Le Bourget (France), June 16
INDIA and China are the future markets of aviation, and as Snecma has had an enduring relationship with India, "we have no doubt that we will work closely, both for Indian and third markets," says Mr Francois Courtot, Senior Vice-President, International Development of the Safran group.
Speaking to a small team of Indian newspersons Safran is hosting at the Paris Air Show, Mr Courtot, who has long experience in the aviation industry, said that quite independently the two arms of the group - Snecma and Sagem - had decided to look east, especially India and China. Now, both had come to occupy an important place in the group's budget-making exercise.
Snecma's long association with Hindustan Aeronautics Ltd gives Safran the confidence that India will be a reliable partner and not a mere low-cost sourcing base.
Yet, if the group's investments in India remain small, Mr Courtot says that is because in certain businesses it is not necessary to make large investments right at the start but can be stepped up gradually.
All praise for HAL and its capabilities, Mr Courtot says that certain areas of engine building can be wholly outsourced to India - for instance, helicopter engines, with which HAL is wholly conversant. "India can be a single-source production centre for these engines."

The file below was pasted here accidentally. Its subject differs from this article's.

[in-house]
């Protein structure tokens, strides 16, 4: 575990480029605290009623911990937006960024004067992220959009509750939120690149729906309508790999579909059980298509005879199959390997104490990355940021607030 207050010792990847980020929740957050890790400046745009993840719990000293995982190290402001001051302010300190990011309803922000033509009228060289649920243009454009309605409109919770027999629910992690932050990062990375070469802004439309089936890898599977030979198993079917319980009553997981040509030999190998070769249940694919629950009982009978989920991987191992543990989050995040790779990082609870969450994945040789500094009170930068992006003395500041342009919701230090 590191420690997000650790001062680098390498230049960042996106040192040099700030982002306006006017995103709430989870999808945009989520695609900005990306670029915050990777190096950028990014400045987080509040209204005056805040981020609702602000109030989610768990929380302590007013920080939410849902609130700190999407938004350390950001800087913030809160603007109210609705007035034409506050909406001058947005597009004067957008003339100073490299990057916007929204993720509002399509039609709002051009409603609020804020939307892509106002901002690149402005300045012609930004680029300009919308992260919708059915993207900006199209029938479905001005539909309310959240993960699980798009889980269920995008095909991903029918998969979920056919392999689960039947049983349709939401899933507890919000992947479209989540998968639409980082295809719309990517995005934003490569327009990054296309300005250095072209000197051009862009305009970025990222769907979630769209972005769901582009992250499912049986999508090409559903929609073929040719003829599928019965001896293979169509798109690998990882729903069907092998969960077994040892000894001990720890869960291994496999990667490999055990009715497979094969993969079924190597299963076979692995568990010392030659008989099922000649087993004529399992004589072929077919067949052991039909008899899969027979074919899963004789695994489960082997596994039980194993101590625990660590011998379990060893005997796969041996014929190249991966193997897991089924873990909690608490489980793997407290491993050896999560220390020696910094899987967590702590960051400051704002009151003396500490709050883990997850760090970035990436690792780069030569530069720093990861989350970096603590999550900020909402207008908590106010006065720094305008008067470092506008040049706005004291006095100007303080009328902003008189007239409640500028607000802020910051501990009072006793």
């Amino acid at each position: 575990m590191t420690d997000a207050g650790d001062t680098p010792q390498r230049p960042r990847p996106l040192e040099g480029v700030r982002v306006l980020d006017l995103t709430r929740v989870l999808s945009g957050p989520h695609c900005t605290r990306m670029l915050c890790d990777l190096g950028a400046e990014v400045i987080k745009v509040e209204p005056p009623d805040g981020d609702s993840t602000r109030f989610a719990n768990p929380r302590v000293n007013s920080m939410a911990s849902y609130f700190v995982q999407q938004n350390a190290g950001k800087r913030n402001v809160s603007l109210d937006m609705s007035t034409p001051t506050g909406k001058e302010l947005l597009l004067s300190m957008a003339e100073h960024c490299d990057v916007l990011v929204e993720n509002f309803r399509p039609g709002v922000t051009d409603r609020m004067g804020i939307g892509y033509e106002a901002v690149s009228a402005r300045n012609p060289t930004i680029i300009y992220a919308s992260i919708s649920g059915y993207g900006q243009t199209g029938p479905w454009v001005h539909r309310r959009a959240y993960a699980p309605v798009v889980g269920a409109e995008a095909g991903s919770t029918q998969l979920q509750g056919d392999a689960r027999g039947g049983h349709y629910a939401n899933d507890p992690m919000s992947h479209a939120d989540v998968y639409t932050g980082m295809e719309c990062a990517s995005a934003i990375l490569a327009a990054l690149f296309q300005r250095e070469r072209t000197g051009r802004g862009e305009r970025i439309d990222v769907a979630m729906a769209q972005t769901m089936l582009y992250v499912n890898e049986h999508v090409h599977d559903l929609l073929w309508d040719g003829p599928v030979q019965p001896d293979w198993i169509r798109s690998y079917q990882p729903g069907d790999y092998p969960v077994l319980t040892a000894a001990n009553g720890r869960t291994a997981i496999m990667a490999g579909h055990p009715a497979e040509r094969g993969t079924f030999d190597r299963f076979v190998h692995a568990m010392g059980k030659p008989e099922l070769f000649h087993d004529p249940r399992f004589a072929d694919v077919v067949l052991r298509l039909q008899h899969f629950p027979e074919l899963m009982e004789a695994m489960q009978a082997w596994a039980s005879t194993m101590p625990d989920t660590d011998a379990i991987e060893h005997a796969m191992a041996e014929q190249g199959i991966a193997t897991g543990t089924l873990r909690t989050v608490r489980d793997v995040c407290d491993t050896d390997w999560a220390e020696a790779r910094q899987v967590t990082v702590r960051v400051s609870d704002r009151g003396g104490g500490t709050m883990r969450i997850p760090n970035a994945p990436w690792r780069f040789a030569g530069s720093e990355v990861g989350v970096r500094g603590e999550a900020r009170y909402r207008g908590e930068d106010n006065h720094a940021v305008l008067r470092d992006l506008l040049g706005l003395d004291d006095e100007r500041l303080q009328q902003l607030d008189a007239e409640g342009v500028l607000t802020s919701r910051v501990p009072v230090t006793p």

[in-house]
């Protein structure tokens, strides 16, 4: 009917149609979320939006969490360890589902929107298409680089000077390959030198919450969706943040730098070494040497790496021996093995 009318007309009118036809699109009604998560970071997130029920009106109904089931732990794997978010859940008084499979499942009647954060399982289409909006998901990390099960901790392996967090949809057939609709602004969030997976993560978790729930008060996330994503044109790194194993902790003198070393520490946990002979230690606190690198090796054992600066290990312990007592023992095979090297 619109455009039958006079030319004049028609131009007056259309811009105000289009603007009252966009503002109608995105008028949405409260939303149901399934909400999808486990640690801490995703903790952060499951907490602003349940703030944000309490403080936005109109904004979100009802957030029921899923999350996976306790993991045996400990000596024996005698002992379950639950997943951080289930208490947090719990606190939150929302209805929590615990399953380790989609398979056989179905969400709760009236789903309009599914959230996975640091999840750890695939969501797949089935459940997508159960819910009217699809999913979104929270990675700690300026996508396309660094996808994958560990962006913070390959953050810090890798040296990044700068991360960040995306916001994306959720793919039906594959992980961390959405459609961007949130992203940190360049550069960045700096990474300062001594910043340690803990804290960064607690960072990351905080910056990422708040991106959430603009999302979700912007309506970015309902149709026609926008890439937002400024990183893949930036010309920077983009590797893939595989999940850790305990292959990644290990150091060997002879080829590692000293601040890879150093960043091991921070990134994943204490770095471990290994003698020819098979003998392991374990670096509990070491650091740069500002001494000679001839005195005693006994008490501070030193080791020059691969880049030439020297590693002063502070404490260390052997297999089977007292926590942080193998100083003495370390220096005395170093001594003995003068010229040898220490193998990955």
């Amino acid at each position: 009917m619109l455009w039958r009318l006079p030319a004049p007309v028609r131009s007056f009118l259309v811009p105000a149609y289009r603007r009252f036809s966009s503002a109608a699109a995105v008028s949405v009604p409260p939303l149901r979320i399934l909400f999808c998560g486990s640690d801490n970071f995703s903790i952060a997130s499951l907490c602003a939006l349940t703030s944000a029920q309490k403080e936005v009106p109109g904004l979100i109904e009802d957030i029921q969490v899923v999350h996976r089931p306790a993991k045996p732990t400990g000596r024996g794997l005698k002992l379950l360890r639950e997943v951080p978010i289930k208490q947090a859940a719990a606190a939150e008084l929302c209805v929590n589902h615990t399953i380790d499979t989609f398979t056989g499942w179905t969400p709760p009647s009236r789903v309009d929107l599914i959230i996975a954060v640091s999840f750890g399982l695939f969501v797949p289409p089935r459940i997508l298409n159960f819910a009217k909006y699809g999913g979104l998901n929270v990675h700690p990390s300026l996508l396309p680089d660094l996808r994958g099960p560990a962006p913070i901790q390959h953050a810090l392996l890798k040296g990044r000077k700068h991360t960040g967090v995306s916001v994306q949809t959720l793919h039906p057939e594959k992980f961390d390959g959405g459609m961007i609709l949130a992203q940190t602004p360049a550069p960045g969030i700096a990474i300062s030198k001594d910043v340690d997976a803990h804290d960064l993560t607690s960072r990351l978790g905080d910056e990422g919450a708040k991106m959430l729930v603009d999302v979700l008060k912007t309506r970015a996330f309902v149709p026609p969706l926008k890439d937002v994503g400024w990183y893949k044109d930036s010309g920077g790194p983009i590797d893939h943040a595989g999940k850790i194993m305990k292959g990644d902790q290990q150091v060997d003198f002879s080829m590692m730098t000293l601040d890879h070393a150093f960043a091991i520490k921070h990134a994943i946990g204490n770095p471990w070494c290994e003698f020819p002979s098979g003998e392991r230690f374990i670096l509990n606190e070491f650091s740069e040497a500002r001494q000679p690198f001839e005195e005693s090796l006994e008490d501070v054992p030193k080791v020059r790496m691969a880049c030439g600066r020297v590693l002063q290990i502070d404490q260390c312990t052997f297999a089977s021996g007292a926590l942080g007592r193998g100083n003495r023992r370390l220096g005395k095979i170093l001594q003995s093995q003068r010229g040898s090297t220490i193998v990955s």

Safran is also exploring other areas of outsourcing, including engine blades, mechanical parts and pumps.
Comparing India and China, Mr Courtot says that as Beijing did not allow free collaborations in the military area, tie-ups had happened only in the civil aviation sector.
Also, with as many as 800 CFM engines running in China, Snecma thought it right to open an MRO (maintenance-repair-overhaul) facility in that country.
Now Indian civil aviation is entering that phase, with huge growth expected in the civil aviation sector. India will be a potential MRO centre, he says.
According to him, globally the Safran group has become a stronger entity with the completion of the merger of Snecma and Sagem.
With the emergence of Asia as a major aviation market, and with the saturation of Europe, business could be expected to shift towards the former.
With a turnover touching 11 billion euros, Safran is one of the top aviation groups in the world.
Its strategy of allowing all group companies, which cover every aspect of an aircraft, to operate independently has worked well.
This was evident at the Paris Air Show, with the group present in strength.
From engines and landing gears to brakes and wiring systems, all the group companies had large stalls and were attracting a large number of visitors.